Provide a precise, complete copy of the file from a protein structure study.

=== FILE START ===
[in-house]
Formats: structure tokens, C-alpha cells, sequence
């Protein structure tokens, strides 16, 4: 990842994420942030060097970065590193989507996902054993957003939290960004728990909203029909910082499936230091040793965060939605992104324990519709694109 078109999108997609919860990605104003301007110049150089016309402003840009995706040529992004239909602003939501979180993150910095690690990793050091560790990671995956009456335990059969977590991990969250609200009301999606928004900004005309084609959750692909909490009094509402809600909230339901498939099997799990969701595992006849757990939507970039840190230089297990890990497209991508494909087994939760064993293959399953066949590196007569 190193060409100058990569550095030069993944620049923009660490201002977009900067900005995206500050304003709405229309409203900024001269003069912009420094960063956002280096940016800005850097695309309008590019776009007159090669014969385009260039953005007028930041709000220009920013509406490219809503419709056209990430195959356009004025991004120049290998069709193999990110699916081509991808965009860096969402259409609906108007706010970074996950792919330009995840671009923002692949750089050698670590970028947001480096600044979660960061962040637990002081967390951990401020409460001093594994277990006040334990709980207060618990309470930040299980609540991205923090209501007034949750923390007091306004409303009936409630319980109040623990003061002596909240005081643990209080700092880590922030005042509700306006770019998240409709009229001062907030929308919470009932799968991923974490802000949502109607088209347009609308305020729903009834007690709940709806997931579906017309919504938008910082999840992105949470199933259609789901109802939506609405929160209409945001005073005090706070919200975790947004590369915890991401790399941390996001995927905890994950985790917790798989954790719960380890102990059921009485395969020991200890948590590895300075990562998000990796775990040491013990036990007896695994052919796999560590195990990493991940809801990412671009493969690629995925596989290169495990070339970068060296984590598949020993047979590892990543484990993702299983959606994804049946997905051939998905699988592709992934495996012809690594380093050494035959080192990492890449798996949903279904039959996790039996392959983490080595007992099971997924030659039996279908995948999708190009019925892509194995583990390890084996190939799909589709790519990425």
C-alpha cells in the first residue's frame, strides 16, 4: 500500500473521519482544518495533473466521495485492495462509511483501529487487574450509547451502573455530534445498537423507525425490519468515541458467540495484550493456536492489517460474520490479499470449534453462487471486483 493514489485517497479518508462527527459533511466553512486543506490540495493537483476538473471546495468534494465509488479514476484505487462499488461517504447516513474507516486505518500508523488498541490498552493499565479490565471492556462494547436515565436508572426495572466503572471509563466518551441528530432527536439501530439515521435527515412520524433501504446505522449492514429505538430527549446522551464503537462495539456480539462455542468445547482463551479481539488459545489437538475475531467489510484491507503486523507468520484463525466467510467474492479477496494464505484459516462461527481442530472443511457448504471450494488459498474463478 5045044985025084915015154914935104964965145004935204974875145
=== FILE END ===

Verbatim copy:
[in-house]
Formats: structure tokens, C-alpha cells, sequence
């Protein structure tokens, strides 16, 4: 990842994420942030060097970065590193989507996902054993957003939290960004728990909203029909910082499936230091040793965060939605992104324990519709694109 078109999108997609919860990605104003301007110049150089016309402003840009995706040529992004239909602003939501979180993150910095690690990793050091560790990671995956009456335990059969977590991990969250609200009301999606928004900004005309084609959750692909909490009094509402809600909230339901498939099997799990969701595992006849757990939507970039840190230089297990890990497209991508494909087994939760064993293959399953066949590196007569 190193060409100058990569550095030069993944620049923009660490201002977009900067900005995206500050304003709405229309409203900024001269003069912009420094960063956002280096940016800005850097695309309008590019776009007159090669014969385009260039953005007028930041709000220009920013509406490219809503419709056209990430195959356009004025991004120049290998069709193999990110699916081509991808965009860096969402259409609906108007706010970074996950792919330009995840671009923002692949750089050698670590970028947001480096600044979660960061962040637990002081967390951990401020409460001093594994277990006040334990709980207060618990309470930040299980609540991205923090209501007034949750923390007091306004409303009936409630319980109040623990003061002596909240005081643990209080700092880590922030005042509700306006770019998240409709009229001062907030929308919470009932799968991923974490802000949502109607088209347009609308305020729903009834007690709940709806997931579906017309919504938008910082999840992105949470199933259609789901109802939506609405929160209409945001005073005090706070919200975790947004590369915890991401790399941390996001995927905890994950985790917790798989954790719960380890102990059921009485395969020991200890948590590895300075990562998000990796775990040491013990036990007896695994052919796999560590195990990493991940809801990412671009493969690629995925596989290169495990070339970068060296984590598949020993047979590892990543484990993702299983959606994804049946997905051939998905699988592709992934495996012809690594380093050494035959080192990492890449798996949903279904039959996790039996392959983490080595007992099971997924030659039996279908995948999708190009019925892509194995583990390890084996190939799909589709790519990425």
C-alpha cells in the first residue's frame, strides 16, 4: 500500500473521519482544518495533473466521495485492495462509511483501529487487574450509547451502573455530534445498537423507525425490519468515541458467540495484550493456536492489517460474520490479499470449534453462487471486483 493514489485517497479518508462527527459533511466553512486543506490540495493537483476538473471546495468534494465509488479514476484505487462499488461517504447516513474507516486505518500508523488498541490498552493499565479490565471492556462494547436515565436508572426495572466503572471509563466518551441528530432527536439501530439515521435527515412520524433501504446505522449492514429505538430527549446522551464503537462495539456480539462455542468445547482463551479481539488459545489437538475475531467489510484491507503486523507468520484463525466467510467474492479477496494464505484459516462461527481442530472443511457448504471450494488459498474463478 5045044985025084915015154914935104964965145004935204974875145